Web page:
Putting the “Ability” in Disability

The Successes of Entrepreneur James R. Albright

Rain poured down his face as he waited outside an entrance on Grand Valley’s campus. He was cold and wet. The broken handicap button separated him and his wheelchair from the dry inside. At this point, he knew something had to change.

This describes the event which prompted James R. Albright (Jim), to develop Albright Insights. The technology driven problem-solving organization focuses on creating cutting-edge mobile accessibility and navigation applications. Albright Insights’ first project is a mobile application called XcessAble; a wordplay referring to the handicap accessibility features it provides. Architectural specifications for a building are detailed in the application database: accessible building entrances, location of restrooms, heights of faucets and more. As a user accesses the application, the database of specifications is cross-referenced against the user’s physical capabilities to deliver a custom layout of the building. The mobile application, though a powerful tool, is only the first step to raise awareness for people with disabilities.

Jim was diagnosed with Duchenne muscular dystrophy, a disease which attacks the muscular system, but it has proven merely a road bump on his entrepreneurial trek. His mother, Deb Albright, said that many children diagnosed with Duchenne are placed in special education programs or kept home from school because life expectancy is rarely beyond the teens. “Now kids are graduating high school; but because they were put into special education programs, they could not go to college since they only had a certificate of completion,” Deb explained, reinforcing the idea to plan for a life beyond high school. Jim is trying to reverse this trend of complacency by publicizing the successes of his business. His altruistic mission has even stretched to China, where he is attempting to show the government that, “people with disabilities can contribute to society.” The word ‘disability’ does not define Jim’s character, and it does not restrict his ability to produce a tool that encourages social responsibility.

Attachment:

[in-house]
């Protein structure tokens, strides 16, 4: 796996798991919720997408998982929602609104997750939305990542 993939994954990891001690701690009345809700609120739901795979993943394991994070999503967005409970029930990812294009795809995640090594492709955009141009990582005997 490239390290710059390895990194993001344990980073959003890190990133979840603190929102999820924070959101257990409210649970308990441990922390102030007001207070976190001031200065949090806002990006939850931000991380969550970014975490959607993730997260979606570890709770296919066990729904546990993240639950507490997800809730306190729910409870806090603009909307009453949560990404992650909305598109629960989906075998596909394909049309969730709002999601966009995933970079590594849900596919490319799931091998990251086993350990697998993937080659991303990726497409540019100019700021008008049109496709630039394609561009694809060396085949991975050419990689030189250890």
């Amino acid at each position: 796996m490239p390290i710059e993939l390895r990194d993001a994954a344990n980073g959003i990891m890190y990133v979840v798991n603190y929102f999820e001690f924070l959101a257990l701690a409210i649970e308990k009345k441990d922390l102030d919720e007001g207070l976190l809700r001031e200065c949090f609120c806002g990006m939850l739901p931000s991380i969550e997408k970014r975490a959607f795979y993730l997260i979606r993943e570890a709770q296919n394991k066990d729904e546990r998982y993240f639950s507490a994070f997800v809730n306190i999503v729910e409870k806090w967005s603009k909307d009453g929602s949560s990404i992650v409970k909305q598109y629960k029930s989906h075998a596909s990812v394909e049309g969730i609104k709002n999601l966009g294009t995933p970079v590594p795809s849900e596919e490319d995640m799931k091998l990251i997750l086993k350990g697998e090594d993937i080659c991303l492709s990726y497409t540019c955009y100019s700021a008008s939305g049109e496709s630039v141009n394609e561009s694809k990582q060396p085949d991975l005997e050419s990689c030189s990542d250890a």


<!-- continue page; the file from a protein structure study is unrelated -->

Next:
XcessAble is pushing for universal design. The American Disabilities Act expanded building standards for modern construction, but structures often adhere to the minimum required code. Only a small percentage of the world has endured climbing an entrance ramp in a wheelchair, and it shows by the way buildings are designed. Jim’s application raises an awareness for these issues, “accessibility for everyone,” as he calls it. “This application is for everyone, not just people with disabilities,” reiterated Jim. If everyone is aware of these accessibility issues, then the design approach can be reformed to accommodate people of all abilities.

Jim’s road in business development fostered an experiential talent that did not get discouraged by adversity. He reminds us that entrepreneurship is larger than its founders. Entrepreneurs serve as advocates for progress, beacons of inspiration and instruments to announce the many opportunities in society.

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